Updated: Nov 3
Sensory Halloween overload is a real thing, and can pose unique challenges for kids with autism, given the sensory overload, social interactions, and unfamiliar routines that come with it. However, there are several strategies to help make Halloween a more enjoyable and inclusive experience.
Sensory Halloween Tips and Tricks
Sensory Halloween Costume Choice
Involve your child in selecting a sensory-friendly costume. Opt for soft materials, loose-fitting clothing, and minimal accessories. Costume pajamas can be an excellent option. Avoid costumes with scratchy materials or uncomfortable masks.
If you plan to go trick-or-treating, practice the experience with your child. Let them knock on your door or arrange a practice run with a neighbor. Practice what to say and provide a script if needed. This will help your child become more comfortable with the process.
Stick to Familiar Places
Reduce anxiety by sticking to familiar houses during trick-or-treating.
Noise-Canceling Headphones - Non-Overwhelming Sensory Halloween
If your child is sensitive to loud noises, consider using noise-canceling headphones to block out the noise from Halloween festivities.
Trick-or-Treat in Small Groups
Go trick-or-treating in small groups with understanding friends or family members who can accommodate your child's needs.
Explore Alternative Activities
Consider hosting a sensory-friendly Halloween party at home, watching Halloween-themed movies, or engaging in Halloween-themed crafts.
Teach your child non-verbal communication techniques, such as using a visual card or sign to indicate when they need a break or are feeling overwhelmed.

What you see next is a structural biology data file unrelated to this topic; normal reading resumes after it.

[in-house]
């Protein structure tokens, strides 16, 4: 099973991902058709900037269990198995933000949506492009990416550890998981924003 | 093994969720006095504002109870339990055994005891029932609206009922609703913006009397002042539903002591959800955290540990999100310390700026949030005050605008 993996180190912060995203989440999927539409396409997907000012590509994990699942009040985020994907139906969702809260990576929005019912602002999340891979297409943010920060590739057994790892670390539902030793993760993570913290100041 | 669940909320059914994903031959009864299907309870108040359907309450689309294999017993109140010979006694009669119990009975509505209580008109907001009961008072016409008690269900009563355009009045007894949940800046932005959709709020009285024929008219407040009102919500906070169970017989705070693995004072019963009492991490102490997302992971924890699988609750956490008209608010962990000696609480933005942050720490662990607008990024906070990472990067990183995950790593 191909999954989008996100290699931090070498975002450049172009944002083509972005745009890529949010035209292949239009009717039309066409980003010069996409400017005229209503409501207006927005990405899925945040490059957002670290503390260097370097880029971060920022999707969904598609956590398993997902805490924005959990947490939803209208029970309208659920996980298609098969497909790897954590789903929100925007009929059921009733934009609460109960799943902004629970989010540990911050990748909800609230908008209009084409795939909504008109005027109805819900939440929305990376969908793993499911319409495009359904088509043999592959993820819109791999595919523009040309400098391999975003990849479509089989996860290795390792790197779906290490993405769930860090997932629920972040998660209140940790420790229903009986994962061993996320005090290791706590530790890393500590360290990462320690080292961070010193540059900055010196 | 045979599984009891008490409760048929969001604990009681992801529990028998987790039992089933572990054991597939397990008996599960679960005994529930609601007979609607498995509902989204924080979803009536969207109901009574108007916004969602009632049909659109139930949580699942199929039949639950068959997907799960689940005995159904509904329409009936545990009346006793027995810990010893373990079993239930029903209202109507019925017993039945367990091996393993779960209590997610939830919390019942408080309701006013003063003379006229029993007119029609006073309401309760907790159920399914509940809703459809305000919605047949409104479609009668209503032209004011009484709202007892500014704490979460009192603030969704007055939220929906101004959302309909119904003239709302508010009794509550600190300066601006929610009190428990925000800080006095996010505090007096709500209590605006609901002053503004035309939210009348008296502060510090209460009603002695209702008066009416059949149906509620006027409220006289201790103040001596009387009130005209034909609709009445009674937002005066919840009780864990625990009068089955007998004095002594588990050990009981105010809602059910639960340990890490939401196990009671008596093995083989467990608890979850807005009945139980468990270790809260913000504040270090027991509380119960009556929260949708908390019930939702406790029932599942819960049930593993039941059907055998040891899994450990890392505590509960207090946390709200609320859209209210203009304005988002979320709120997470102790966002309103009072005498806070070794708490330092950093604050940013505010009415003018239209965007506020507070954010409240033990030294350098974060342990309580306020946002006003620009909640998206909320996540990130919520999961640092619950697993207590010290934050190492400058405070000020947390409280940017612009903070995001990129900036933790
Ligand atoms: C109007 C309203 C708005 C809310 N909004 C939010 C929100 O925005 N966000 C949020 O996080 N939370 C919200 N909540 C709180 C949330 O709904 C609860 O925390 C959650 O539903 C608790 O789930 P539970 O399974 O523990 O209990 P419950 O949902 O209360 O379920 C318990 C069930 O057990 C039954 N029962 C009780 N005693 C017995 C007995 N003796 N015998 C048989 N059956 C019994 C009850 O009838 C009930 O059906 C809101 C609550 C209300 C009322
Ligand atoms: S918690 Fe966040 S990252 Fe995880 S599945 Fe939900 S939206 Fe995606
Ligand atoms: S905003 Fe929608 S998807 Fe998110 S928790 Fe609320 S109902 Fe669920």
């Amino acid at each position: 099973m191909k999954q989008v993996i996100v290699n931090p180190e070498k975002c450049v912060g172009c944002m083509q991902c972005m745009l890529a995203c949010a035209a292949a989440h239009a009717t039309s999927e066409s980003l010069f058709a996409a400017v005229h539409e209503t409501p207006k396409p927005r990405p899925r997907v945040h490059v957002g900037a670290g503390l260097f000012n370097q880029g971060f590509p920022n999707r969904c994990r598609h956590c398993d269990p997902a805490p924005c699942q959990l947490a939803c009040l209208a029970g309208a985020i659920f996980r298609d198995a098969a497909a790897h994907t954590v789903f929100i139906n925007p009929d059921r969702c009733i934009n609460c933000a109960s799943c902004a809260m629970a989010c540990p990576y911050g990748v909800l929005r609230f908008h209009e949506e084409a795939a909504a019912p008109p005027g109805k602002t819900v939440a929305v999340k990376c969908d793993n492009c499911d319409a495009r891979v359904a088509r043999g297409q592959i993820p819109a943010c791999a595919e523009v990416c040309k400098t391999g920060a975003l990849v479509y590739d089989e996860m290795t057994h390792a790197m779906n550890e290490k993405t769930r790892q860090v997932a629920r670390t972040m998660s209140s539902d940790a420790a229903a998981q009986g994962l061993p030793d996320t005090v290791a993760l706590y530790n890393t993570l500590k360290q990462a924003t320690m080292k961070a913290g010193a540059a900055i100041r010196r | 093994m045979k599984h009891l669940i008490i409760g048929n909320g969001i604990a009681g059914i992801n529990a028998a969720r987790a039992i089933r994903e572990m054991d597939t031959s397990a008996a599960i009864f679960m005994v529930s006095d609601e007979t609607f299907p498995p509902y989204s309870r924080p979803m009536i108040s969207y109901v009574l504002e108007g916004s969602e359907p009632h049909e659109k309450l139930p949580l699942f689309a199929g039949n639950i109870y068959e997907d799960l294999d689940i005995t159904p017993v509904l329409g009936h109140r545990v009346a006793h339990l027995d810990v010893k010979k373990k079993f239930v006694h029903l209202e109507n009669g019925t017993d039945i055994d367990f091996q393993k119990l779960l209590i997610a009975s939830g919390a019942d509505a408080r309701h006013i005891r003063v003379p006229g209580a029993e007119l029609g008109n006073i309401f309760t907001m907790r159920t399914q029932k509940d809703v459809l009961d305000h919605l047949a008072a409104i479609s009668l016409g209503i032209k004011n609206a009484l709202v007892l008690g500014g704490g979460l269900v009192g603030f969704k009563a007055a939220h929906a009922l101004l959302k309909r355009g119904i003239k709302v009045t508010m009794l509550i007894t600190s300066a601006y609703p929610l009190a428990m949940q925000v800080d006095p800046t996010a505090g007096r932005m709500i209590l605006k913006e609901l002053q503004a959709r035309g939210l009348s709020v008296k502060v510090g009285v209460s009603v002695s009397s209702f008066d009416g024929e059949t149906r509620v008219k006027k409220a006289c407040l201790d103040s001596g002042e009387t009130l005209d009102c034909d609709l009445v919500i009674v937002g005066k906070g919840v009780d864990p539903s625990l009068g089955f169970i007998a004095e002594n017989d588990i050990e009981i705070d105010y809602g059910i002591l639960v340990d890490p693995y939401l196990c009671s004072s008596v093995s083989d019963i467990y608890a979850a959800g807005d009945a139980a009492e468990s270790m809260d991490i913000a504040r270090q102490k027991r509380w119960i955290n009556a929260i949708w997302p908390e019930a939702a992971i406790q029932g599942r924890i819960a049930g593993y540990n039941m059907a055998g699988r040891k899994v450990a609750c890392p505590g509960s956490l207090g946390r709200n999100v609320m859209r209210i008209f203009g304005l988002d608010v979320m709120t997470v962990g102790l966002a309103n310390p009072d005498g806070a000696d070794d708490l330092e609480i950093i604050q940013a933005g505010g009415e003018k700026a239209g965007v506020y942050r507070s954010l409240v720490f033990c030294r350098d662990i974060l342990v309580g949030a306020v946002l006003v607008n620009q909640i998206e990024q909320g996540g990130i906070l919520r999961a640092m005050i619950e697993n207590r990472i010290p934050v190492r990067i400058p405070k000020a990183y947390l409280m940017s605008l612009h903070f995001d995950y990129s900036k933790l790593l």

Ensure your child's costume is visible in the dark by adding reflective tape or glow-in-the-dark accessories. Carry a flashlight for added visibility and safety.
Sensory Halloween Candy Alternatives
If your child has dietary restrictions or sensory sensitivities, consider handing out non-food items like small toys or stickers to neighbours to give your child a sensory halloween experience. Alternatively, inform your neighbours in advance about your child's special needs and arrange for them to provide candy alternatives.
Create or find social stories about Halloween to help your child better understand the day/night.
Have an Exit Plan
Create a plan with your child before going out, outlining what to do if they feel overstimulated or overwhelmed. Approach houses with Halloween decorations, as they are typically welcoming to trick-or-treaters and will answer the door.
Remember, every child is unique, so it's crucial to tailor your approach to your child's specific needs and preferences. Prioritise your child's comfort and well-being while finding creative and enjoyable ways to celebrate Sensory Halloween together.